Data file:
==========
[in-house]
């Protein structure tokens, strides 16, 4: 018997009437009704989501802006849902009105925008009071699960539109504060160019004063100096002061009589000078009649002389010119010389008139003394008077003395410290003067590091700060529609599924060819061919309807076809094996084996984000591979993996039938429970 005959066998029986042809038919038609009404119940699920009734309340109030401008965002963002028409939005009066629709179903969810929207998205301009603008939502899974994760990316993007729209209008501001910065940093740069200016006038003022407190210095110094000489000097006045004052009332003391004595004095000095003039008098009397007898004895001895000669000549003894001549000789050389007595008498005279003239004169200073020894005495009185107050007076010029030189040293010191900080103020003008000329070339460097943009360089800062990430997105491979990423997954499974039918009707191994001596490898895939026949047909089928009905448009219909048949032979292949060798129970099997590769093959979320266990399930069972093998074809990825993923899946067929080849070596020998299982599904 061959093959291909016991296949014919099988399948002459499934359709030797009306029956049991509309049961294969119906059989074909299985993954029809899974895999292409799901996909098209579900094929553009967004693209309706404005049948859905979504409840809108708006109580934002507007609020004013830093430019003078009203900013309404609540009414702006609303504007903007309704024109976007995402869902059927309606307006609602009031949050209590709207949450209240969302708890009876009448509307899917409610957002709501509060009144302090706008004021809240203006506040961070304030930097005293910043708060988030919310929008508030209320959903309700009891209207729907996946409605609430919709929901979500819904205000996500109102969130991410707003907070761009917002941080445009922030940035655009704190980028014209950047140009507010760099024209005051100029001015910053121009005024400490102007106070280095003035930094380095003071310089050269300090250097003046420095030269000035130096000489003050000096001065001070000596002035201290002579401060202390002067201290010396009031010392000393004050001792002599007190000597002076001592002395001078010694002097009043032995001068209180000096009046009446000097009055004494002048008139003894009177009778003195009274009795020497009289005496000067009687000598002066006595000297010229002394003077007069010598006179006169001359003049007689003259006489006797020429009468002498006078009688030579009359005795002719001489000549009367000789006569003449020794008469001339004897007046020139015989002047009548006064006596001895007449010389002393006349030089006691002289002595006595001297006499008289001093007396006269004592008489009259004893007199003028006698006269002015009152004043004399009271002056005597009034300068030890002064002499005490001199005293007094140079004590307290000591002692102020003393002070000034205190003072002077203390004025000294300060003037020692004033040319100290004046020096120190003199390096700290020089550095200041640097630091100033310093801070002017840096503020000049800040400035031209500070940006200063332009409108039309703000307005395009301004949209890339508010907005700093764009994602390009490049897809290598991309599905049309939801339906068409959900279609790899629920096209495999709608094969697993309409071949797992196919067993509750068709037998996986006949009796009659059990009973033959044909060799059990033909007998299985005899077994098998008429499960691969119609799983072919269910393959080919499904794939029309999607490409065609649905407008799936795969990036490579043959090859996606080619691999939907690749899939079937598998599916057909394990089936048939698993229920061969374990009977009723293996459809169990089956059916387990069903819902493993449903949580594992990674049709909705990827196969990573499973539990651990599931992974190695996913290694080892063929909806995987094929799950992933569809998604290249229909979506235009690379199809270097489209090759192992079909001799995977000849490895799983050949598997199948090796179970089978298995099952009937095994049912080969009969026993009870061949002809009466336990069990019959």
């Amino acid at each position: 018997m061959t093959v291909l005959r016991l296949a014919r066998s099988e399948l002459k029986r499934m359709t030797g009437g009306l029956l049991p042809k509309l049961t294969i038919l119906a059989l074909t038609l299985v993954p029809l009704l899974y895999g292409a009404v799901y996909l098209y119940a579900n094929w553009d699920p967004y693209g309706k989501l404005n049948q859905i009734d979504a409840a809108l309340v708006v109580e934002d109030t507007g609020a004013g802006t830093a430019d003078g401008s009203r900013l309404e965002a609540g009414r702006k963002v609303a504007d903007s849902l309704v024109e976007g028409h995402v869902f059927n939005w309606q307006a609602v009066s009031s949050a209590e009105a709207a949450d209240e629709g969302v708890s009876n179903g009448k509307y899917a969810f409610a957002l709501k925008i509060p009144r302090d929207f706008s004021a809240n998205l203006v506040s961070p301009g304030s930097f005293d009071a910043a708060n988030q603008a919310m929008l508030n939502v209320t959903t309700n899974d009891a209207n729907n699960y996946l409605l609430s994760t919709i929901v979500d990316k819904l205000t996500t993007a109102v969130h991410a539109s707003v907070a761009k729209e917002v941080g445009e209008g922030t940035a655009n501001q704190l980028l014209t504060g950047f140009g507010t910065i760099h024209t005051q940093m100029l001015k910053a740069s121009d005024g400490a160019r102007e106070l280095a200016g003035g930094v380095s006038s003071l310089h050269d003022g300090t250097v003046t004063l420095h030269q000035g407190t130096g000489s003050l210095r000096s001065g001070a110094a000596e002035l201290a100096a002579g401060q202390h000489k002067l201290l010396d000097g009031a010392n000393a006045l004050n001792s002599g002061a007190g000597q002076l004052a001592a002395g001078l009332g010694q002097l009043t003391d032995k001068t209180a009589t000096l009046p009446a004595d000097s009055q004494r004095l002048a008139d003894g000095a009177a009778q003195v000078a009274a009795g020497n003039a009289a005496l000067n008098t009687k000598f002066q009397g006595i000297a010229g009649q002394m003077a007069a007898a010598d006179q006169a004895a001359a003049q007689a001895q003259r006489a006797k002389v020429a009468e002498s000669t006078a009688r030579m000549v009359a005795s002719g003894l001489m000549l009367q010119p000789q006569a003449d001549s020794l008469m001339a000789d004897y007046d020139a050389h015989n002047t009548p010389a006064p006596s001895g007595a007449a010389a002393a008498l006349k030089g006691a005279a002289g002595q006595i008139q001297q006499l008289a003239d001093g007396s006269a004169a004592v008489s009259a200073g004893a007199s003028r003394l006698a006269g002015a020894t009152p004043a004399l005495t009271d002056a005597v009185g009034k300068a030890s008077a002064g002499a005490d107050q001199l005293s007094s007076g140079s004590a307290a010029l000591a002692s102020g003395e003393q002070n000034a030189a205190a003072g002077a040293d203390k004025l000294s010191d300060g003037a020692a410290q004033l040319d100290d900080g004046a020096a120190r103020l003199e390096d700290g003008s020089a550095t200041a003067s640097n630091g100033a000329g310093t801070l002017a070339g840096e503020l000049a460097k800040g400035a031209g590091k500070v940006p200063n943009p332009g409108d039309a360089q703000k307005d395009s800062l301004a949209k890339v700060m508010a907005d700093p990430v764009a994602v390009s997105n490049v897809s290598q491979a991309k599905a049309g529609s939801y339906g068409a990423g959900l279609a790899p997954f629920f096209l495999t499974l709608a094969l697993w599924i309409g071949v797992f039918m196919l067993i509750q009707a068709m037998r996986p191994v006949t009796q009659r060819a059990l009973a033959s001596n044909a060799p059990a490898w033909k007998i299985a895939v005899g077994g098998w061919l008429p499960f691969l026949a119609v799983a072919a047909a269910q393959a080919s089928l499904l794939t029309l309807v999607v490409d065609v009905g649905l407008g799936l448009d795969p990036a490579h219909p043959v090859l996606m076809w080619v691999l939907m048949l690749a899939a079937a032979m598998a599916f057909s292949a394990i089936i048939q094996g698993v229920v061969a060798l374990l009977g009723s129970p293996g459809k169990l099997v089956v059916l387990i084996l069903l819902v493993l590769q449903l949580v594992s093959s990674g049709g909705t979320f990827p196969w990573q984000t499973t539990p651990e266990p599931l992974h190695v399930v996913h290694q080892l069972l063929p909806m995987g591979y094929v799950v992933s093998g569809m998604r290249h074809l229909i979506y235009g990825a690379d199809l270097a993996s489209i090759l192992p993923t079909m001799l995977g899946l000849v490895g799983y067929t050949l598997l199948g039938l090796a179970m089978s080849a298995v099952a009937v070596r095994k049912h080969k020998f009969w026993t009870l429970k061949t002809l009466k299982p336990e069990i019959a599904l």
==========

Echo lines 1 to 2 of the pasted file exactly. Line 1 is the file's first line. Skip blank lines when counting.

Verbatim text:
[in-house]
């Protein structure tokens, strides 16, 4: 018997009437009704989501802006849902009105925008009071699960539109504060160019004063100096002061009589000078009649002389010119010389008139003394008077003395410290003067590091700060529609599924060819061919309807076809094996084996984000591979993996039938429970 005959066998029986042809038919038609009404119940699920009734309340109030401008965002963002028409939005009066629709179903969810929207998205301009603008939502899974994760990316993007729209209008501001910065940093740069200016006038003022407190210095110094000489000097006045004052009332003391004595004095000095003039008098009397007898004895001895000669000549003894001549000789050389007595008498005279003239004169200073020894005495009185107050007076010029030189040293010191900080103020003008000329070339460097943009360089800062990430997105491979990423997954499974039918009707191994001596490898895939026949047909089928009905448009219909048949032979292949060798129970099997590769093959979320266990399930069972093998074809990825993923899946067929080849070596020998299982599904 061959093959291909016991296949014919099988399948002459499934359709030797009306029956049991509309049961294969119906059989074909299985993954029809899974895999292409799901996909098209579900094929553009967004693209309706404005049948859905979504409840809108708006109580934002507007609020004013830093430019003078009203900013309404609540009414702006609303504007903007309704024109976007995402869902059927309606307006609602009031949050209590709207949450209240969302708890009876009448509307899917409610957002709501509060009144302090706008004021809240203006506040961070304030930097005293910043708060988030919310929008508030209320959903309700009891209207729907996946409605609430919709929901979500819904205000996500109102969130991410707003907070761009917002941080445009922030940035655009704190980028014209950047140009507010760099024209005051100029001015910053121009005024400490102007106070280095003035930094380095003071310089050269300090250097003046420095030269000035130096000489003050000096001065001070000596002035201290002579401060202390002067201290010396009031010392000393004050001792002599007190000597002076001592002395001078010694002097009043032995001068209180000096009046009446000097009055004494002048008139003894009177009778003195009274009795020497009289005496000067009687000598002066006595000297010229002394003077007069010598006179006169001359003049007689003259006489006797020429009468002498006078009688030579009359005795002719001489000549009367000789006569003449020794008469001339004897007046020139015989002047009548006064006596001895007449010389002393006349030089006691002289002595006595001297006499008289001093007396006269004592008489009259004893007199003028006698006269002015009152004043004399009271002056005597009034300068030890002064002499005490001199005293007094140079004590307290000591002692102020003393002070000034205190003072002077203390004025000294300060003037020692004033040319100290004046020096120190003199390096700290020089550095200041640097630091100033310093801070002017840096503020000049800040400035031209500070940006200063332009409108039309703000307005395009301004949209890339508010907005700093764009994602390009490049897809290598991309599905049309939801339906068409959900279609790899629920096209495999709608094969697993309409071949797992196919067993509750068709037998996986006949009796009659059990009973033959044909060799059990033909007998299985005899077994098998008429499960691969119609799983072919269910393959080919499904794939029309999607490409065609649905407008799936795969990036490579043959090859996606080619691999939907690749899939079937598998599916057909394990089936048939698993229920061969374990009977009723293996459809169990089956059916387990069903819902493993449903949580594992990674049709909705990827196969990573499973539990651990599931992974190695996913290694080892063929909806995987094929799950992933569809998604290249229909979506235009690379199809270097489209090759192992079909001799995977000849490895799983050949598997199948090796179970089978298995099952009937095994049912080969009969026993009870061949002809009466336990069990019959």